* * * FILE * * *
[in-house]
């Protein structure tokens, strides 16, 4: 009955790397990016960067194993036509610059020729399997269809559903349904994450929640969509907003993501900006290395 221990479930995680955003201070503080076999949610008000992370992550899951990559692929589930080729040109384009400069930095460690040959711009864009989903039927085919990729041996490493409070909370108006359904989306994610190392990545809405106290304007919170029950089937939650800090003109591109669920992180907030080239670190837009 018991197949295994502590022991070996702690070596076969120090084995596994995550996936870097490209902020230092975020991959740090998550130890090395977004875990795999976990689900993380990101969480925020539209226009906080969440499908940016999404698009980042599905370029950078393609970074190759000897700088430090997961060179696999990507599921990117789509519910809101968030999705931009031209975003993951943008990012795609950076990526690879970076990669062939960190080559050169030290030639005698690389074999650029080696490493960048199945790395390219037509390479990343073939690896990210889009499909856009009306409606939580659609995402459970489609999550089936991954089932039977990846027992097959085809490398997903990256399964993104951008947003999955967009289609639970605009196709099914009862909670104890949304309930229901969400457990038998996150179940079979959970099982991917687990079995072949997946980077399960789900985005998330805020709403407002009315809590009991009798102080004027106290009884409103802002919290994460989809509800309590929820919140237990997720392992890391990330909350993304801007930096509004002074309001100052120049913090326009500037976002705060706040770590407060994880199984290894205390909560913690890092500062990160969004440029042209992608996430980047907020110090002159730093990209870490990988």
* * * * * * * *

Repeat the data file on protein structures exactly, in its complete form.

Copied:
[in-house]
């Protein structure tokens, strides 16, 4: 009955790397990016960067194993036509610059020729399997269809559903349904994450929640969509907003993501900006290395 221990479930995680955003201070503080076999949610008000992370992550899951990559692929589930080729040109384009400069930095460690040959711009864009989903039927085919990729041996490493409070909370108006359904989306994610190392990545809405106290304007919170029950089937939650800090003109591109669920992180907030080239670190837009 018991197949295994502590022991070996702690070596076969120090084995596994995550996936870097490209902020230092975020991959740090998550130890090395977004875990795999976990689900993380990101969480925020539209226009906080969440499908940016999404698009980042599905370029950078393609970074190759000897700088430090997961060179696999990507599921990117789509519910809101968030999705931009031209975003993951943008990012795609950076990526690879970076990669062939960190080559050169030290030639005698690389074999650029080696490493960048199945790395390219037509390479990343073939690896990210889009499909856009009306409606939580659609995402459970489609999550089936991954089932039977990846027992097959085809490398997903990256399964993104951008947003999955967009289609639970605009196709099914009862909670104890949304309930229901969400457990038998996150179940079979959970099982991917687990079995072949997946980077399960789900985005998330805020709403407002009315809590009991009798102080004027106290009884409103802002919290994460989809509800309590929820919140237990997720392992890391990330909350993304801007930096509004002074309001100052120049913090326009500037976002705060706040770590407060994880199984290894205390909560913690890092500062990160969004440029042209992608996430980047907020110090002159730093990209870490990988």